Acute lymphoblastic leukemia
“I have a great appreciation now for blood donors”, Jessica Sartin, Felder’s mother, said. “Both my husband and I will be blood donors from now on.”
Felder Sartin was an active little four-year-old boy, playing sports and games with his friends. He was looking forward to attending four-year-old Kindergarten and doing all the things children his age get to do. But shortly after the school year started, Felder wasn’t feeling well—he was running a low-grade temperature and his legs were hurting him. Doctors performed tests and ran scans to see what was causing Felder to feel bad and on August 29, 2008 his parents received the news no one wants to hear. Their son was diagnosed with leukemia. He was admitted to Blair E. Batson Hospital for children and on September 2 he began chemotherapy.
Felder’s prognosis is bright. Doctors detected the disease in its early stages and he is already going into remission. But Felder still has a long way to go to full recovery.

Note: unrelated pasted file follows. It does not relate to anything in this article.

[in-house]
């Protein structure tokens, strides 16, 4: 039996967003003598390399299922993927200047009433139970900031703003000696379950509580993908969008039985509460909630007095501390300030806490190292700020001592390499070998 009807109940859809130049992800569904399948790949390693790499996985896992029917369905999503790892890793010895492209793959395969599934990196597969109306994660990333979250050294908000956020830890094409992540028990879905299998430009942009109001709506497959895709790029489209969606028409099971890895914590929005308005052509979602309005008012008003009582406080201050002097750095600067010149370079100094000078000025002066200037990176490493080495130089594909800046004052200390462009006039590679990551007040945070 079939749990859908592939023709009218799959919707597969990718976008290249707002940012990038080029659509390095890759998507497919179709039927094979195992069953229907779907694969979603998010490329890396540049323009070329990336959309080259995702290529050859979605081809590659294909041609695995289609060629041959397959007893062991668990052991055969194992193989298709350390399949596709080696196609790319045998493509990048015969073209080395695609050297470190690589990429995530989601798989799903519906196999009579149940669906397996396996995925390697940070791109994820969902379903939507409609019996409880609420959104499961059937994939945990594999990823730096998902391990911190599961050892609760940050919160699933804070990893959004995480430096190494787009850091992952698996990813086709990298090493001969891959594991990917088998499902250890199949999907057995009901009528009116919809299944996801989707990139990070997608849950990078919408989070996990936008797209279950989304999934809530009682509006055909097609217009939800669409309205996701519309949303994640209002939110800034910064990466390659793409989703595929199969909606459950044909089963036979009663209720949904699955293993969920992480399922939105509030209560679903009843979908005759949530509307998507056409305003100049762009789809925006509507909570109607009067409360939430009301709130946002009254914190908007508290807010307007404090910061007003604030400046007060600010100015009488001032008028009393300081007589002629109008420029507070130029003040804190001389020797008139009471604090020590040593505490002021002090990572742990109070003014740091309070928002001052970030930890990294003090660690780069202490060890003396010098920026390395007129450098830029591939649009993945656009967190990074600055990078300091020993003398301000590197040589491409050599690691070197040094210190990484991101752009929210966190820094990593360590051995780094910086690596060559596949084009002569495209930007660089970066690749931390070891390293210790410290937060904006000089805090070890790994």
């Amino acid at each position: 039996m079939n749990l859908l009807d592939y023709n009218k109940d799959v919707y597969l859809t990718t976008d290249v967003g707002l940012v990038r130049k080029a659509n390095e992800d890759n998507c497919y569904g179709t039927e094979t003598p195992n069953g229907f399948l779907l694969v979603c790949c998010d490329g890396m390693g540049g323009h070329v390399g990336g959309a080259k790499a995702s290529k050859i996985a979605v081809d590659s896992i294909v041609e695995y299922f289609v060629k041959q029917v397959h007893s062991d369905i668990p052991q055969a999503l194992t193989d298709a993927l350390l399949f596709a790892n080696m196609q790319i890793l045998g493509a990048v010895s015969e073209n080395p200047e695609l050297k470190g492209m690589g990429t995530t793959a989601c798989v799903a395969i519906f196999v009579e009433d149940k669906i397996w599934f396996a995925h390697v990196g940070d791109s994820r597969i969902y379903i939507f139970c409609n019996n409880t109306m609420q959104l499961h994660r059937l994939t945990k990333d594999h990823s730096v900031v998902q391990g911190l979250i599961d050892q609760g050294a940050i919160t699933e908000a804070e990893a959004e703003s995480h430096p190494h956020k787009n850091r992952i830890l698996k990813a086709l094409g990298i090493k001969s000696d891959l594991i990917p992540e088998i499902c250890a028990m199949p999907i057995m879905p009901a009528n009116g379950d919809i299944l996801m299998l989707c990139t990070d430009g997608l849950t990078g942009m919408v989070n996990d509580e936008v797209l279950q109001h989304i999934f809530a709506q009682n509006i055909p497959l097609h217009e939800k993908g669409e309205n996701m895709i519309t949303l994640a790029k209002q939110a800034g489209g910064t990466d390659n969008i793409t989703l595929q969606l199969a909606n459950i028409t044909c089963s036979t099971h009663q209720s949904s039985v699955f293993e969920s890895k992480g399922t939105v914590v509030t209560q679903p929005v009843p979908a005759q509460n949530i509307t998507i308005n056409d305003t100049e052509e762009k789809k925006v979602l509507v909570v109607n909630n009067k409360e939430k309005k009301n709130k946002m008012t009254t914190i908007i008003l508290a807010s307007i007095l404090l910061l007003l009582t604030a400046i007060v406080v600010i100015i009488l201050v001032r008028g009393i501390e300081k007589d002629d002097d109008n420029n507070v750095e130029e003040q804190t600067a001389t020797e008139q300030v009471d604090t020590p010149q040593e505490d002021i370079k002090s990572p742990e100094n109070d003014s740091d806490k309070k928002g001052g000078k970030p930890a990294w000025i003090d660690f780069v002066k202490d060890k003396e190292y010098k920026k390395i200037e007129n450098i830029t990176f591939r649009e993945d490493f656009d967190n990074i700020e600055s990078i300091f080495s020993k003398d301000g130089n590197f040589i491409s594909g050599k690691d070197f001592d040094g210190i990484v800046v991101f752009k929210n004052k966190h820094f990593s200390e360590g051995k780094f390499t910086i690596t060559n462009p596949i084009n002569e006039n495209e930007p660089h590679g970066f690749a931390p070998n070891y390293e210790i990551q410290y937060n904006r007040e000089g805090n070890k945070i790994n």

Part of the treatment plan for many leukemia patients includes receiving red blood cells to manage anemia and platelets to manage bleeding and bruising1. Although he has not needed blood transfusions in the early stages of treatment, doctors have cautioned his parents that he probably will. As a result, Felder’s parents took a proactive approach to this news and held several blood drives for their son.
“I have a great appreciation now for blood donors,” Jessica Sartin, Felder’s mother, said. “Both my husband and I will be blood donors from now on.”
During this dark time in their lives, Jessica and Gareth Sartin were awed by the support they received from their community.
“I was [astonished] by the response from our community and church. So many people came out in support of our son,” Jessica added. “So many people feel helpless. But then someone says: ‘We can give blood.’ Thank you to all blood donors for all that you’ve meant to us for what we have gone through with our sick child.”
Knowing that blood will be there if and when Felder should need it encourages the Sartins. Donating regularly ensures an adequate blood supply to Mississippi hospital patients like Felder.